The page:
BRISTOL - The Forestville Village Association has chosen the late Rex Hamilton as the first person included in a planned “honor circle” in Central Square.
Family, friends, and association members gathered as Hamilton’s widow, Diane, unveiled a bronze plaque in Hamilton’s memory Wednesday morning in the little park on Central Street.
David Pasqualicchio, association president, said the plaque is the organization’s latest project, the seventh such memorial plaque it has placed in the area. It is the first of a planned series in the park honoring inspirational Forestville residents, he said.
The plaque has a picture of Hamilton, who died in 2018 at age 81. The Forestville Village Association erected it “as a reminder of his tireless work with the Forestville and Bristol Boys Club youth and community,” the plaque says.
The plaque goes on to read: “Originally from West Virginia, Rex attended Fairmont State College, specializing in physical education, while also serving in the U.S. Navy. He came to Bristol in 1962 at the age of 25 and was hired by Spike Norton to be the facility’s Athletic Director for the Bristol Boys Club. One of the highlights of Rex’s working career came in 1973 when he was named Unit Director of the Forestville Boys Club, where he remained until the doors were closed.”
“For 56 years, Rex had an immeasurable impact on countless children and families. His leadership was a voice of reason, teaching the importance of respect for others and simply just being a good kid. Diane Hamilton, Rex’s widow, stated ‘He made people feel good and he never felt like it was a job.’ There are countless stories of the man (Icon) we call Rex, however his impact with kids and how he changed their lives will be his legacy.”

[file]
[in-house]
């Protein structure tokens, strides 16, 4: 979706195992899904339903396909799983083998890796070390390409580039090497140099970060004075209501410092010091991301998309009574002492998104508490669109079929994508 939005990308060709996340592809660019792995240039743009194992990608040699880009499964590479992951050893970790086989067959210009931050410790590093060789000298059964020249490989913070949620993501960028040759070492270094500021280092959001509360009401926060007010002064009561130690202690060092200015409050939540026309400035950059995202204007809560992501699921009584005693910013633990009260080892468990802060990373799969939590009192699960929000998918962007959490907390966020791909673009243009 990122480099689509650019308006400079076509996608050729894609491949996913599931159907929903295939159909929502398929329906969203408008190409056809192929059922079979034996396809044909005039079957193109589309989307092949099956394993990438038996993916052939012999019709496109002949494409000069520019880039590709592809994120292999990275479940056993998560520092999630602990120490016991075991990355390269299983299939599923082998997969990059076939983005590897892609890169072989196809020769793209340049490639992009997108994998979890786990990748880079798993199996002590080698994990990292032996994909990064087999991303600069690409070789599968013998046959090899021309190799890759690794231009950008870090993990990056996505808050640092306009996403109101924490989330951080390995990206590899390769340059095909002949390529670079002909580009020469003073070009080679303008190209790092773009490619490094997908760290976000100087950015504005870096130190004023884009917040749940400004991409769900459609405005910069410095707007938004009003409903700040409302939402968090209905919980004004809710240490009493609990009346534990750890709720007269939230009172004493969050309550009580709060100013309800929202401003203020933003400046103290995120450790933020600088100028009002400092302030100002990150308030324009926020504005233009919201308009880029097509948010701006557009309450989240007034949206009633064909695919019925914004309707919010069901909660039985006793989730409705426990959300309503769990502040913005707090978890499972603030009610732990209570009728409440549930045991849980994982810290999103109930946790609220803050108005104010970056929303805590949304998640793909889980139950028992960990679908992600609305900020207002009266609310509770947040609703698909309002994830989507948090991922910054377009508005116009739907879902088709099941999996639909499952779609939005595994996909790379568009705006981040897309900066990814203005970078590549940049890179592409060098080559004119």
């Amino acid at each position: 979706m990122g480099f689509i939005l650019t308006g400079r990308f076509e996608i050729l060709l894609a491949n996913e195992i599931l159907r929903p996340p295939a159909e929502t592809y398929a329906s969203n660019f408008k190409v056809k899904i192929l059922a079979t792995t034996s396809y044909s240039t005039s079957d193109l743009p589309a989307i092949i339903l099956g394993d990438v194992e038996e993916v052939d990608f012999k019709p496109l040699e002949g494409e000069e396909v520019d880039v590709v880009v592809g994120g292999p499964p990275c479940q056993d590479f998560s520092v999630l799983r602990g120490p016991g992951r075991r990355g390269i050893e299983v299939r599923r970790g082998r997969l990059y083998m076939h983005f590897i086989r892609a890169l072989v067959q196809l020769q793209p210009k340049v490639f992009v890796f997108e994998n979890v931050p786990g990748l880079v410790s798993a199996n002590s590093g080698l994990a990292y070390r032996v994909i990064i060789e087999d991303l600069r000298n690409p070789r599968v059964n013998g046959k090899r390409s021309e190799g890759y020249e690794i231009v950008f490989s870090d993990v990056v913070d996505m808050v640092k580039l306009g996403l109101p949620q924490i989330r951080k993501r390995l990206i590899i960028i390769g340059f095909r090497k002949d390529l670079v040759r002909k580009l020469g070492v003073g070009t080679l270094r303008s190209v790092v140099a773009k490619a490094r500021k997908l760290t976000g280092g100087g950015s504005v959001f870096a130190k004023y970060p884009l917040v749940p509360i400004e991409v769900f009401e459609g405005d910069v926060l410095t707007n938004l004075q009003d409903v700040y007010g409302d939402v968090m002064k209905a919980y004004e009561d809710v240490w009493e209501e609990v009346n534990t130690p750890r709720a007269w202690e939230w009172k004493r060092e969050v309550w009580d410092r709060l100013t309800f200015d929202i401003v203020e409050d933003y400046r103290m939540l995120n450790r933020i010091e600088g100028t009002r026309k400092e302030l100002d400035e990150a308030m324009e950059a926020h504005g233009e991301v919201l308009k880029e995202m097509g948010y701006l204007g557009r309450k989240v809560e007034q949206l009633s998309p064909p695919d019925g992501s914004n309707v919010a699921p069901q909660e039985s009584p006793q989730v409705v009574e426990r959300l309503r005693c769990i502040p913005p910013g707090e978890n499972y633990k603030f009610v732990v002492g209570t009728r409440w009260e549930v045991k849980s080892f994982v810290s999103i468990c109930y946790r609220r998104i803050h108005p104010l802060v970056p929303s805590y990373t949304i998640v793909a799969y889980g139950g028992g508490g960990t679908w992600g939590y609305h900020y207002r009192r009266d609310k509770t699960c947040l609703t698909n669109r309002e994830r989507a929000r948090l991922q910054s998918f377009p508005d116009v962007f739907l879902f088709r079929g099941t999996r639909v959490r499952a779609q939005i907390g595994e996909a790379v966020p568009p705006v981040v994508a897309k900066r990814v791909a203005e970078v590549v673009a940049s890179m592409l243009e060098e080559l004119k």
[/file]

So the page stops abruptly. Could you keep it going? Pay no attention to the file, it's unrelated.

The plaque concludes with a quote from Hamilton: “You teach them and they teach you back.”
“The Forestville Village Association people cannot think of anybody better than Rex Hamilton to start this endeavor,” Pasqualicchio commented.
Pasqualicchio said he attended St. Anthony School, where he knew Hamilton as a sports coach. “Rex has always been a special person in my life, and a lot of people’s lives,” he added.
He recalled that at Hamilton’s funeral he promised Diane Hamilton the association would raise the money to come up with a memorial to her husband “and put it somewhere in Forestville, to never forget the man.”
“He was fun,” Pasqualicchio said. “He had command of everything. He knew how to handle kids. He knew how to bring them up the right way and how to teach them to respect other people. When you have respect everybody respects you, and I can’t think of a person more respected than Rex Hamilton.”
Dave Mills, City Council member representing Forestville, noted the building that used to house the old Forestville Boys Club is just across the street from the park.
He influenced so many kids there, Mills said. “It’s people like Rex who have made the city as great as it is. His influence on the youth of Bristol and his influence on the people of Bristol have been outstanding. I can’t think of anybody more deserving than Rex to be the first person to have a plaque here.”
“Rex was an inspiration and model for so many youth,” said Tom Dickau, local historian. “I spent a lot of time at the Boys Club. I spent a lot of time with Rex there. The Boys Club provided a role model of a way of life for people to grow up and be good citizens. That’s what Rex was all about.”
Susan Corica can be reached at 860-973-1802 or firstname.lastname@example.org.